On the way home, we caught up with one participant from our village who was also on a bicycle. He was very excited from the drama camp, put also kept talking about the witchcraft event from last night, saying there should be no more events a the youth center because it’s a haunted place. I mentioned how it was strange that there were no witchcraft events when the Lusaka facilitators were staying in the dorms, but the night there were only Lundas was when the “spirits” came. I also re-iterated that the girl who started the whole thing was just trying to get attention.
Scott and I finally rode into our village and it was refreshing to be greeted by all of our villagers. Ryvus was busily slashing the grass in front of the house. I could have gone to sleep right then and there, but we still had to unpack our bikes and give the neighbors the usual greetings after several days away. I went to the garden to pick dinner: lettuce, cucumber and one sorry tomato (they stopped growing well once the rains came) for a salad. The seedlings Scott had planted just before the camp were doing well, as were the carrots and basil I had planted several weeks ago. It was just getting dark and starting to rain as we took the salad veggies in. We topped the salads with pistachios sent by Aunt Joan—such a treat to have fresh produce after a week of nshima and cooked vegetables.
We had another treat a bit later that evening: Ryford brought us two large pieces of smoked guinea fowl he had caught during a recent hunting trip to Angola. Unfortunately three men were sharing a musket, which broke in the middle of the trip, so they had to come back early. They slept under Scott’s tarp during the heavy rains. But their rewards included a baboon, a dika (deerlike creature), and a small monkey. Luckily the monkey had already been eaten by the villagers, so we didn’t have to taste that. The guinea fowly tasted like richly intense smoked turkey—definitely one of the best meats I’ve eaten in all of Zambia. We both fell into bed, not even thinking about unpacking from camp. Summer solstice or not, it was definitely a long day!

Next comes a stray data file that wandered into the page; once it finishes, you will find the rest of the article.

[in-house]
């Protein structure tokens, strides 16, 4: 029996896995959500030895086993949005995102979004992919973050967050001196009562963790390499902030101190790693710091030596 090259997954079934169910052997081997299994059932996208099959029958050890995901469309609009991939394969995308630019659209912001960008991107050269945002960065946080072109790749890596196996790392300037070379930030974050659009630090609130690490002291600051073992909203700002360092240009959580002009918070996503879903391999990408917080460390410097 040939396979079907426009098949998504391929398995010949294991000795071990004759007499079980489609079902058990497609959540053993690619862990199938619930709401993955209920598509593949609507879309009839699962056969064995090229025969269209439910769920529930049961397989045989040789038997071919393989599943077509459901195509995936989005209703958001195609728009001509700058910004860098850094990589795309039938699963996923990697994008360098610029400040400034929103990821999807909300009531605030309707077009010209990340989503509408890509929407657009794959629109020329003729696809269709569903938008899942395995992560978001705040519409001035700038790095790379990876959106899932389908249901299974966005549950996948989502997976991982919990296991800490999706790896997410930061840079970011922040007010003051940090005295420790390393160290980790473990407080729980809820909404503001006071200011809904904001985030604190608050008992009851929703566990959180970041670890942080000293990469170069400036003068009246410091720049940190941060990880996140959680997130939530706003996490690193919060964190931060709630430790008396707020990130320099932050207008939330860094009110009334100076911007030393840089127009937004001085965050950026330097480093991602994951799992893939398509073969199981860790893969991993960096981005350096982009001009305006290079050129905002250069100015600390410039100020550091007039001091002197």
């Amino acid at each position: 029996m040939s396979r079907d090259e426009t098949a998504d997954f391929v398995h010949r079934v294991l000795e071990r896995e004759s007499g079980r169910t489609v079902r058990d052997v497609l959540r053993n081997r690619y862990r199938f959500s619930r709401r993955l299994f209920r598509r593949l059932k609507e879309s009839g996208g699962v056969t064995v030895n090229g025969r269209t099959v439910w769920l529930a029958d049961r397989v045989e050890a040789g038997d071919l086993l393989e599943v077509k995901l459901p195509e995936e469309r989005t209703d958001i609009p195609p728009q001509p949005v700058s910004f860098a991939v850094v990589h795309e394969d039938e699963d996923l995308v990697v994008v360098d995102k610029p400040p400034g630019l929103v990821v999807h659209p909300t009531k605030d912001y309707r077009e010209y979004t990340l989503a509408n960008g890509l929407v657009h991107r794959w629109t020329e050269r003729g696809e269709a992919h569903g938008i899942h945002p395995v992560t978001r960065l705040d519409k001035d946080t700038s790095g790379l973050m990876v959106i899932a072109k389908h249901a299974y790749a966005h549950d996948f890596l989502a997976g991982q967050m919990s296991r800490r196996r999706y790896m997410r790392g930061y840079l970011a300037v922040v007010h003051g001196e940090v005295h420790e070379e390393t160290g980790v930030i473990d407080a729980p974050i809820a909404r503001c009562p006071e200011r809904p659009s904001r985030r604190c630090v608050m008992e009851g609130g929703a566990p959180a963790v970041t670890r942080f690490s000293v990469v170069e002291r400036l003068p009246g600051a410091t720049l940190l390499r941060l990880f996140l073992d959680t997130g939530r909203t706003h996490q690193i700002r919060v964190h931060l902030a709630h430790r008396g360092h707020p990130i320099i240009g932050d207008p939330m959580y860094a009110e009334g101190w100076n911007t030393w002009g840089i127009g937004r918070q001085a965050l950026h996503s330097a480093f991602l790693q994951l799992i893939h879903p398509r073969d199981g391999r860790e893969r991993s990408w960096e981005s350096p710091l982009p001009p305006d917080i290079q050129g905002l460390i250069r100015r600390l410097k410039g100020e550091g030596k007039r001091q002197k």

Saturday, December 22nd: A Sigh of Relief
We both breathed a huge sigh of relief and slept in for the first time in over a week. Scott fed the chickens while I swept chicken and goat poop from paths surrounding our house. I chopped some care package almonds as well as dried cherries for a treat to go over our porridge for breakfast.
Scott and I were pleasantly refreshed by the lack of Christmas anticipation in our village. Here, it’s a 1-day event where the villagers dance and roast a pig. I was feeling just a bit nostalgic, so I made a batch of caramel corn with fresh honey that I had to manually separate from the comb and then wrote a few Christmas cards to selected villagers. Scott emptied half a barrel of rainwater and started hand washing our dirty clothes from the previous week while we listened to BBC on the shortwave radio. It was nice to feel “in the loop” about unemployment, youth in Egypt, and John Kerry being appointed as Secretary of State. I picked some chili peppers from the garden to supplement the carmel corn for Christmas gifts and was about to take a delivery run to the clinic on my bicycle when those ominous clouds formed and it started pouring rain.
Finally the rain slowed a bit and I took the Christmas deliveries in a very light drizzle. At the clinic, there was only the in-charge nurse (yes, we finally got one after over a year without one) and three unfamiliar men chatting in the front porch lobby. They had just finished a morning of male circumcisions, and I was happy to see this traditional practice being promoted under sanitary conditions in the clinic rather than in the bush where it was traditionally carried out. The nurse said he sent two of our main clinic volunteers to a workshop earlier in the week , so it was just him manning the clinic for the entire week. When he saw that I had a card and some chilis for him, he pulled me into the office so the others wouldn’t be jealous. He sat down and told me all of his frustrations: how he had been at this clinic for 5 years prior to midwifery school and was hoping to get a clinical job at the district hospital. How he feels overqualified and unrecognized by district officials. How traditional practices and witchcraft get in the way of disease prevention and treatment all the time. He was tired of giving routine painkillers and wound dressings and was unsure of how much longer he could stay at our clinic.